Ahh, that could be. She's got that Lena Horne "you can only tell I'm black because I SAY I'm black" look about her.

Big Bill said...

The key piece is this: he chose to get the hell out of a black neighborhood and go live with whites.

Why?

He knows that if neighborhoods are predominately black they are sh!tholes, filled with sh!thole residents.

The dirty secret is that he is ashamed for leaving his people and (like so many Talented Tenth who do the same) had to project his guilt on someone else to re-establish his internal victim status and avoid his black race-traitor status.

Oh, chilluns in da hood! I didn't run off and leave you! You don't know how tough it is to have to live with the White Man every day in a White Neighborhood!

What is going through his head is "Goddamit, can't you see that I am Good and Decent and just like you white folks and not like those ignorant n!ggers in Hartford!"

White folks are completely oblivious to this internal racial dialogue.

Always remember this: when a white man escapes the ghetto it is called "white flight" and "segregationist". When a black man escapes the ghetto FOR EXACTLY THE SAME REASON it is called "integration" and it is "wonderful" and "good"!

Son of Brock Landers said...

Great point on why he got worked up and his wife. Ive joked that Trayvon moments give blacks who made it and abandoned their poor brothers and sisters a chance to nclaim solidarity and pretend their down with the cause. Tweet for Trayvon then go to 99% white neighborhood and if they stray that way their non-black wife.

Mike Tomlin (coach of steelers) moved into my friend's wealthy neighborhood. Whites, asians, jews who make huge bank. Tomlin copped an attitude rolling thru Halloween in his suv wxmusic blasting. My friend knocked on his window and told him to let his kids walk thru the hood with the other kids while he could socialize. Friend said Tomlin changed once he found out neighborhood was loaded. Then steelers lb James Harrison moved in with his white girl and half bloods. Harrison and woman had arguments over him going to massage parlors!!! Hahahahahaa.

nikcrit said...

I wonder if Glanville was sincerely upset about the incident from the outset, or if he only became outraged when his "intemperate harpy of a wife" told him to be outraged.

I too think it's something along those lines; a bit of contrived and/or culturally conditioned 'outrage,' as SOBL1 suggests as well.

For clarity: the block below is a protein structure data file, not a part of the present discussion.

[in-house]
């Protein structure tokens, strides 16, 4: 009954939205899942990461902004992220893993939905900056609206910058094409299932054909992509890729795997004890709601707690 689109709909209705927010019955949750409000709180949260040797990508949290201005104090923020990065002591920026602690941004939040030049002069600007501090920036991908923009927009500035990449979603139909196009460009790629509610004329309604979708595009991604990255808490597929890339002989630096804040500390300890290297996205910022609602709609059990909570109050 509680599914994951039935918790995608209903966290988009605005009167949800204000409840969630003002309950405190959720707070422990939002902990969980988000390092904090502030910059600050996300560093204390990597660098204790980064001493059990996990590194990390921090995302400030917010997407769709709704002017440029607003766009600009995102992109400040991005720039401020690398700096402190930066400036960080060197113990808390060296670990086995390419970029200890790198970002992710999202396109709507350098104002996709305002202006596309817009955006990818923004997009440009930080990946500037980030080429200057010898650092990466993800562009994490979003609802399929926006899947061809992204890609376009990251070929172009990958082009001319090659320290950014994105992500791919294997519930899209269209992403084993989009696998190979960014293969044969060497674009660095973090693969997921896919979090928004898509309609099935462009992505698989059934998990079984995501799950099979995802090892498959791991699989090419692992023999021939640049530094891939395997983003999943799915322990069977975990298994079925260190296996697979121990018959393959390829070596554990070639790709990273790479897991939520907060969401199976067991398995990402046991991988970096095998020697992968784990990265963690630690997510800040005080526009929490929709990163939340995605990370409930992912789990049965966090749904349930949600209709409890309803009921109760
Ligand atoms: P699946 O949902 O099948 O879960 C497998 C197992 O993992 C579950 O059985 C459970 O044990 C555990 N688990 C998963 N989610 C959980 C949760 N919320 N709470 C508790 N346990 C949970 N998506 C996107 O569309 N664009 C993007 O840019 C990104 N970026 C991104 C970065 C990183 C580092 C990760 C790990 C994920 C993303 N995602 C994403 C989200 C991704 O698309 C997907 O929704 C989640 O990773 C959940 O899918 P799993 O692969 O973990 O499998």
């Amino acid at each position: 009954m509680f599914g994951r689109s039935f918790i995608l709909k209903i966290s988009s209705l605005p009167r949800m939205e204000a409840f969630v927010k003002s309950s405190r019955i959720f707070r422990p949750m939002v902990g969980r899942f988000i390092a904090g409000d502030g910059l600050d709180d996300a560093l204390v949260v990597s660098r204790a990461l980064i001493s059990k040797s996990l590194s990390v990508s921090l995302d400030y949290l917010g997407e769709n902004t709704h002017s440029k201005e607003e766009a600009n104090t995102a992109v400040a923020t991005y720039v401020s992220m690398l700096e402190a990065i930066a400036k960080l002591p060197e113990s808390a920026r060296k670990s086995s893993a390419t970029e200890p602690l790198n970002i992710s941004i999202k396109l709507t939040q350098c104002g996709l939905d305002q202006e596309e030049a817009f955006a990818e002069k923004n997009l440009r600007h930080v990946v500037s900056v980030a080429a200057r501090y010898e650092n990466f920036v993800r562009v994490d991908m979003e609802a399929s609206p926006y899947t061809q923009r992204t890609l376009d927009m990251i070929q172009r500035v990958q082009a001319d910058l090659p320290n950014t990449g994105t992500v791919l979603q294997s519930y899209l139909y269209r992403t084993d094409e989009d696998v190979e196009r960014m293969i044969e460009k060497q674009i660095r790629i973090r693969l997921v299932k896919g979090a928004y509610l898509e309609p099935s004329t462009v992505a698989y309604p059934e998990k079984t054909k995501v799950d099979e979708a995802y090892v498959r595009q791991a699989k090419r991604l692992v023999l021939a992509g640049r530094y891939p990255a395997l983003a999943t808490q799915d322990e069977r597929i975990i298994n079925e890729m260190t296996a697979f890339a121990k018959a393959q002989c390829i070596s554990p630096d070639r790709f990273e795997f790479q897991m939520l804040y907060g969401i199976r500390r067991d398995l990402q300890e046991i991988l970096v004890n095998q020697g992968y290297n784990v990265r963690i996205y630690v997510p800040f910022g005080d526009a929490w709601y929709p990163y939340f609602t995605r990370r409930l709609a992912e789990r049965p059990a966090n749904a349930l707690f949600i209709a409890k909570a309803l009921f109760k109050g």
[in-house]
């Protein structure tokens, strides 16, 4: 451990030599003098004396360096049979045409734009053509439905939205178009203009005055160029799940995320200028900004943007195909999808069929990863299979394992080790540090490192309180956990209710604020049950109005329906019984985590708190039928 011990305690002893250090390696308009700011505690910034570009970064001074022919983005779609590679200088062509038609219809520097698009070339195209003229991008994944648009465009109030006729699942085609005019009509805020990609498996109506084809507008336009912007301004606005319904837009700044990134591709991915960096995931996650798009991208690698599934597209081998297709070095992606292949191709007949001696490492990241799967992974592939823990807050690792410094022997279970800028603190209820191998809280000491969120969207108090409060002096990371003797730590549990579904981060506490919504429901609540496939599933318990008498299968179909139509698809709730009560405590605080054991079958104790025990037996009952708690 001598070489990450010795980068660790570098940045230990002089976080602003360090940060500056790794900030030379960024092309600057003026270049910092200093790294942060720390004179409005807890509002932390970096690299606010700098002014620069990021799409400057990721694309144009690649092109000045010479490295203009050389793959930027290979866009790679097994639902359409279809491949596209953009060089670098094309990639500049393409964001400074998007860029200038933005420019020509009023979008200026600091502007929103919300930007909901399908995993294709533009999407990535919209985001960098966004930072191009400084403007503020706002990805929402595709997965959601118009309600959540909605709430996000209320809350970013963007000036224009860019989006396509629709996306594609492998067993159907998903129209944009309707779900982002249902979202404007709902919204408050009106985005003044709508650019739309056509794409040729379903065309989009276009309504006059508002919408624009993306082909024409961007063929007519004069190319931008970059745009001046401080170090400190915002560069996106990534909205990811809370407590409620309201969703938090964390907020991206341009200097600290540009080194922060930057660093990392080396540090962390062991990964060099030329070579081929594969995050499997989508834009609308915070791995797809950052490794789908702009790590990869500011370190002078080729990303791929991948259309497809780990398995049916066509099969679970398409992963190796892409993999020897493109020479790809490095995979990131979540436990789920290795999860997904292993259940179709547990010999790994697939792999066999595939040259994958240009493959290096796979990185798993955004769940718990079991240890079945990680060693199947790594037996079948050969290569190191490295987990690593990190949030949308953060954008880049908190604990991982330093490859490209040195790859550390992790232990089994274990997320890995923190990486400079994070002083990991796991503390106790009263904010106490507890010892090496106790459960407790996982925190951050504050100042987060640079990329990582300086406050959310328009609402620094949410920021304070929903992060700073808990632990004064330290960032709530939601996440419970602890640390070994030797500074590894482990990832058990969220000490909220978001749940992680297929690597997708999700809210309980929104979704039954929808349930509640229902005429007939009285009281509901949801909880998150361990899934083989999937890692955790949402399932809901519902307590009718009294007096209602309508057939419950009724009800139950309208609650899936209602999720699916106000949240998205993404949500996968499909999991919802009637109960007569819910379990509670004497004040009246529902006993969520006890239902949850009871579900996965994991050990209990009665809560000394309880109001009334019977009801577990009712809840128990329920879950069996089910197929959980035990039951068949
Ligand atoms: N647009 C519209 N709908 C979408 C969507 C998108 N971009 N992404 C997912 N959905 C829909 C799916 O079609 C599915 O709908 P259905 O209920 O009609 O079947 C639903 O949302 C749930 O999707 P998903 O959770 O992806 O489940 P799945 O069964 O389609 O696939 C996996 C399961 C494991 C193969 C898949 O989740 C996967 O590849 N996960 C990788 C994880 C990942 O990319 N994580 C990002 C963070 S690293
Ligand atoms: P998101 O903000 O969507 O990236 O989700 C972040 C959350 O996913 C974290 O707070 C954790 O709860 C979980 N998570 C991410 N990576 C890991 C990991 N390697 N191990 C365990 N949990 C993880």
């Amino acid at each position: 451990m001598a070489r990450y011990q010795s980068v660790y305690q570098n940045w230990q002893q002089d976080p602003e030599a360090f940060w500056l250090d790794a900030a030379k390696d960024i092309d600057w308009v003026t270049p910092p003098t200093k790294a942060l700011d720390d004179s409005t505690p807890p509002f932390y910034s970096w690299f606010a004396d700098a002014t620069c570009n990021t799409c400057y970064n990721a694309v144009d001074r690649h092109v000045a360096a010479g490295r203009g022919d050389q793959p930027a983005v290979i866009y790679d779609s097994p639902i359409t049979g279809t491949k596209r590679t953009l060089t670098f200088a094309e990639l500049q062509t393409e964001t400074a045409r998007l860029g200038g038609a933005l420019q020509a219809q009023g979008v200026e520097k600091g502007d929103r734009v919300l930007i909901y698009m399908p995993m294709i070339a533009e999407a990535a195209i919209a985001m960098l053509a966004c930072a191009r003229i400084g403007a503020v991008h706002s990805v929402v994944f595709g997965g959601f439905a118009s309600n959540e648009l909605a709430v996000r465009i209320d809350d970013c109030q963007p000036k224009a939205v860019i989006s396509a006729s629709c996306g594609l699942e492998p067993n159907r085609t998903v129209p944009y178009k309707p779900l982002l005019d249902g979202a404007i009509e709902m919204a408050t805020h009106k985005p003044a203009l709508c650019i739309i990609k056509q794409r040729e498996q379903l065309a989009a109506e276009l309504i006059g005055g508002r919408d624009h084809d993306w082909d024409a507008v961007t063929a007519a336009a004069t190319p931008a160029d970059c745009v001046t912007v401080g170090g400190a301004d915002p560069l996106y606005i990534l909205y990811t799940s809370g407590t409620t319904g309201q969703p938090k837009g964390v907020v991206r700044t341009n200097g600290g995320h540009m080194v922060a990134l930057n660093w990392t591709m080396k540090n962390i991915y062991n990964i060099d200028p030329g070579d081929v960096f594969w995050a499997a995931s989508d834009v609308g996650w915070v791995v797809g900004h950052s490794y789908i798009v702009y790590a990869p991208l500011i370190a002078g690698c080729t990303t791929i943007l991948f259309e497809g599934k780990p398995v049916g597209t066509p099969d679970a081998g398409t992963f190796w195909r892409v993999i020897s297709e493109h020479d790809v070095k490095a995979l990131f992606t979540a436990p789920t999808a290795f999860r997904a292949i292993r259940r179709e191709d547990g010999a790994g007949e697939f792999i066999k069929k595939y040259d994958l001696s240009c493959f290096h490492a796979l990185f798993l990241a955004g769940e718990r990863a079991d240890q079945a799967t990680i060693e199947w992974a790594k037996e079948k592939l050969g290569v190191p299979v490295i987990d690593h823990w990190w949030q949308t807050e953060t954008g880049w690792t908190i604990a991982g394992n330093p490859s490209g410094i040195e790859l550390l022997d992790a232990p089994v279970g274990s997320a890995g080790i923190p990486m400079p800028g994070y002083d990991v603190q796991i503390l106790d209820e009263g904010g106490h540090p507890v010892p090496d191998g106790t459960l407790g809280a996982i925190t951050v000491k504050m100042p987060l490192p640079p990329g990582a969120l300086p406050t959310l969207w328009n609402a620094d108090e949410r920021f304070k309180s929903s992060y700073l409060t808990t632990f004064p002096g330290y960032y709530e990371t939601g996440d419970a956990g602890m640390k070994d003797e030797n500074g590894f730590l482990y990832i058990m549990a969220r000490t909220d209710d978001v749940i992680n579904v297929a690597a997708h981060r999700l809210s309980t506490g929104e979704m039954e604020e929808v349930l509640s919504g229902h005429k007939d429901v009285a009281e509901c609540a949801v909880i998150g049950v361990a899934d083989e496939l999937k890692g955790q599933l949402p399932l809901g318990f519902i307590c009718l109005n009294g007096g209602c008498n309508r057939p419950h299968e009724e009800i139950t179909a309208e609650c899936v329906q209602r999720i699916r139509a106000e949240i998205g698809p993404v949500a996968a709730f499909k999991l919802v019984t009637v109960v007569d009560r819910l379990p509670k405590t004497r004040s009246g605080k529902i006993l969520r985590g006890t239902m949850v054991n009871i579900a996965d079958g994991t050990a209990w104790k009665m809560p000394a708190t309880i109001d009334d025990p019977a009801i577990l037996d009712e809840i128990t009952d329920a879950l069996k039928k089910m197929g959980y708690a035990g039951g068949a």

I get that impression becauuse Glanville is a sorta outlier and expostional kind of writer that has discussed issues like this in the past; I doubt he felt genuinely menaced and/or aggrieved ---- but it's so true that the contemporary social culture is so conditioned to framing these incidents a certain way, that a certain reaction and then almost economic logic kicks in forming a position and response......some years back, Glanville did some ongoing blog-like pieces,d etailing the down-time culture of big-league athletes; pretty good stuff, i think it ran in the nytimes.

nikcrit said...

I went sorta backwards and only just now read the entire essay detailing the 'incident.' I see Glanville more or less confirmed my last commment himself, and implied as much as well by going through his bio and backstory with racial confrontations.
I somewhat sympathize with him here; i think he handled the literal incident well and, as for the socio-racial-interpretation part of the essay? Well, like we said and somewhat agree upon: the larger absurdities have crept into our generation and, while you can sometimes remain clear and stand above the pettiness, there's really no way anyone, white or black, can completely rise above or transcend these kinds of situations---we're all in moments the prey of conventional pieties and presumptions.

I once experienced something along these lines; i wss parked on a residential suburban street, reading a book to kill some time between interviews ---- a somewhat odd sight and setting to a unknowing outsider.
Turns out a woman in the shopping district a few blocks away got semi-car-jacked, with the punk pushing her aside as she got in her car and then taking her fur coat in the back and a few other items before running off.

The suburban cop who drove by: stopped; called for back up; told me right away while he was stopping me, then instructed me to wait in my car while they got the assailed woman to come by in the squad to see if she could identify me. But within a minute or two, while waiting, I could see the officer knew I was hte wrong guy: he sort of paled and swallowed hard when i told him i was a reporter, (he probably took in my dialect as well, registering that i wasn't of the typical punk socio-economic oorrolary, etc.). By the time the cruiser with the victim pulled up, the cop said to me: "I don't think you did it, but we just have to go through the formality since you're a logical person to check out."
I accept that and think it neatly summarized the scene: I was clearly not a likely suspect ---- yet, my meta bona-fides, i.e., my race and gender and age at the time, is highly over-repped among crime perp stats.

And from there rise a million-and-one pieties, both contrived and felt with convition.